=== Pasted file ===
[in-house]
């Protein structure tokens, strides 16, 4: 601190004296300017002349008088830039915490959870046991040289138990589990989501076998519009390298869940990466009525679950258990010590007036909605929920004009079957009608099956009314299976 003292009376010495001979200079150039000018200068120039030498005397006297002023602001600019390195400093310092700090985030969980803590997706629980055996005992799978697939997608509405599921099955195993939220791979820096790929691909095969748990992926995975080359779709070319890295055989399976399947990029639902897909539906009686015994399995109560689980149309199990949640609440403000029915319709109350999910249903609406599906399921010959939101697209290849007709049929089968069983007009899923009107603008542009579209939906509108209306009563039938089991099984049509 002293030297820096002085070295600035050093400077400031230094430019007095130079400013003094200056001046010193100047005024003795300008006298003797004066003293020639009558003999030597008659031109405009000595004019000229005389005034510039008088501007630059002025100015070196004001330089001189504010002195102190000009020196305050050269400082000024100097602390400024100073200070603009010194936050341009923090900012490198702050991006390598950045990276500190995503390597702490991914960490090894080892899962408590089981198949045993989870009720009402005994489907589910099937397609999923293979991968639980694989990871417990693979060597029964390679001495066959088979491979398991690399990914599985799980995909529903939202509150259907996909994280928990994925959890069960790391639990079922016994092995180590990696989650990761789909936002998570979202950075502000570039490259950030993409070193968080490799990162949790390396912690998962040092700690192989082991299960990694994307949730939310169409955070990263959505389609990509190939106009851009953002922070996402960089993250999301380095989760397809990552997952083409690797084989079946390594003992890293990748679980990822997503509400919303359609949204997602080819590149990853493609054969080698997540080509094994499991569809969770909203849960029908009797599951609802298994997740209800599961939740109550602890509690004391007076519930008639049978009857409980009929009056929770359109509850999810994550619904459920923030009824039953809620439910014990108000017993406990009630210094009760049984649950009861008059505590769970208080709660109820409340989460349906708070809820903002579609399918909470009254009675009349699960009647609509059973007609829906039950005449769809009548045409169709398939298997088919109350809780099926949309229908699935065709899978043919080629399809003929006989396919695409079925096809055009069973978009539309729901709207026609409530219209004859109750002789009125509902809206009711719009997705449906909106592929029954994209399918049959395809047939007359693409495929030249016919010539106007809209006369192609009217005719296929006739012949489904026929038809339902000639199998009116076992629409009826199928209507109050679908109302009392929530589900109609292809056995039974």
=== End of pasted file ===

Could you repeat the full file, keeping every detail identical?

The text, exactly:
[in-house]
């Protein structure tokens, strides 16, 4: 601190004296300017002349008088830039915490959870046991040289138990589990989501076998519009390298869940990466009525679950258990010590007036909605929920004009079957009608099956009314299976 003292009376010495001979200079150039000018200068120039030498005397006297002023602001600019390195400093310092700090985030969980803590997706629980055996005992799978697939997608509405599921099955195993939220791979820096790929691909095969748990992926995975080359779709070319890295055989399976399947990029639902897909539906009686015994399995109560689980149309199990949640609440403000029915319709109350999910249903609406599906399921010959939101697209290849007709049929089968069983007009899923009107603008542009579209939906509108209306009563039938089991099984049509 002293030297820096002085070295600035050093400077400031230094430019007095130079400013003094200056001046010193100047005024003795300008006298003797004066003293020639009558003999030597008659031109405009000595004019000229005389005034510039008088501007630059002025100015070196004001330089001189504010002195102190000009020196305050050269400082000024100097602390400024100073200070603009010194936050341009923090900012490198702050991006390598950045990276500190995503390597702490991914960490090894080892899962408590089981198949045993989870009720009402005994489907589910099937397609999923293979991968639980694989990871417990693979060597029964390679001495066959088979491979398991690399990914599985799980995909529903939202509150259907996909994280928990994925959890069960790391639990079922016994092995180590990696989650990761789909936002998570979202950075502000570039490259950030993409070193968080490799990162949790390396912690998962040092700690192989082991299960990694994307949730939310169409955070990263959505389609990509190939106009851009953002922070996402960089993250999301380095989760397809990552997952083409690797084989079946390594003992890293990748679980990822997503509400919303359609949204997602080819590149990853493609054969080698997540080509094994499991569809969770909203849960029908009797599951609802298994997740209800599961939740109550602890509690004391007076519930008639049978009857409980009929009056929770359109509850999810994550619904459920923030009824039953809620439910014990108000017993406990009630210094009760049984649950009861008059505590769970208080709660109820409340989460349906708070809820903002579609399918909470009254009675009349699960009647609509059973007609829906039950005449769809009548045409169709398939298997088919109350809780099926949309229908699935065709899978043919080629399809003929006989396919695409079925096809055009069973978009539309729901709207026609409530219209004859109750002789009125509902809206009711719009997705449906909106592929029954994209399918049959395809047939007359693409495929030249016919010539106007809209006369192609009217005719296929006739012949489904026929038809339902000639199998009116076992629409009826199928209507109050679908109302009392929530589900109609292809056995039974």